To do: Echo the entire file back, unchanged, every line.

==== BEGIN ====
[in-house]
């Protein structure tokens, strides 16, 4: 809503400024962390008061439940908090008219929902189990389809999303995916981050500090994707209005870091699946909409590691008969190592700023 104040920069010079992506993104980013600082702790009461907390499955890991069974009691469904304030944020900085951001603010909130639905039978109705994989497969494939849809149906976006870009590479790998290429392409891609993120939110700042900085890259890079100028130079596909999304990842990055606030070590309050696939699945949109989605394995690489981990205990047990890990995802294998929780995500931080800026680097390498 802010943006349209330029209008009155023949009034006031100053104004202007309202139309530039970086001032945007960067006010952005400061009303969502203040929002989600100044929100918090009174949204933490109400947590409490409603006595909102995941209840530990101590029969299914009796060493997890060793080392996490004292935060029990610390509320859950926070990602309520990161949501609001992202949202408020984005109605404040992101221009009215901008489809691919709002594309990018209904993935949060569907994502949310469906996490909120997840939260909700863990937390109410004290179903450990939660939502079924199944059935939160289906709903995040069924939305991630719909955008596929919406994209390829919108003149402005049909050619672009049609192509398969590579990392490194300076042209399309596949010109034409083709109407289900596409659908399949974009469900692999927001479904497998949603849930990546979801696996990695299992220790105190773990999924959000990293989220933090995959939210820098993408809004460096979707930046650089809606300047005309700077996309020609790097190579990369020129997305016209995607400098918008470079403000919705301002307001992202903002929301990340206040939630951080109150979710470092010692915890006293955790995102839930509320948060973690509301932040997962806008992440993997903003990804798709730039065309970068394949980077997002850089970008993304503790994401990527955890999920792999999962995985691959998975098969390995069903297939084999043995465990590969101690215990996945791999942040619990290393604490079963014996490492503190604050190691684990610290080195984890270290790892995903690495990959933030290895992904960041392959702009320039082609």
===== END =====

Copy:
[in-house]
């Protein structure tokens, strides 16, 4: 809503400024962390008061439940908090008219929902189990389809999303995916981050500090994707209005870091699946909409590691008969190592700023 104040920069010079992506993104980013600082702790009461907390499955890991069974009691469904304030944020900085951001603010909130639905039978109705994989497969494939849809149906976006870009590479790998290429392409891609993120939110700042900085890259890079100028130079596909999304990842990055606030070590309050696939699945949109989605394995690489981990205990047990890990995802294998929780995500931080800026680097390498 802010943006349209330029209008009155023949009034006031100053104004202007309202139309530039970086001032945007960067006010952005400061009303969502203040929002989600100044929100918090009174949204933490109400947590409490409603006595909102995941209840530990101590029969299914009796060493997890060793080392996490004292935060029990610390509320859950926070990602309520990161949501609001992202949202408020984005109605404040992101221009009215901008489809691919709002594309990018209904993935949060569907994502949310469906996490909120997840939260909700863990937390109410004290179903450990939660939502079924199944059935939160289906709903995040069924939305991630719909955008596929919406994209390829919108003149402005049909050619672009049609192509398969590579990392490194300076042209399309596949010109034409083709109407289900596409659908399949974009469900692999927001479904497998949603849930990546979801696996990695299992220790105190773990999924959000990293989220933090995959939210820098993408809004460096979707930046650089809606300047005309700077996309020609790097190579990369020129997305016209995607400098918008470079403000919705301002307001992202903002929301990340206040939630951080109150979710470092010692915890006293955790995102839930509320948060973690509301932040997962806008992440993997903003990804798709730039065309970068394949980077997002850089970008993304503790994401990527955890999920792999999962995985691959998975098969390995069903297939084999043995465990590969101690215990996945791999942040619990290393604490079963014996490492503190604050190691684990610290080195984890270290790892995903690495990959933030290895992904960041392959702009320039082609």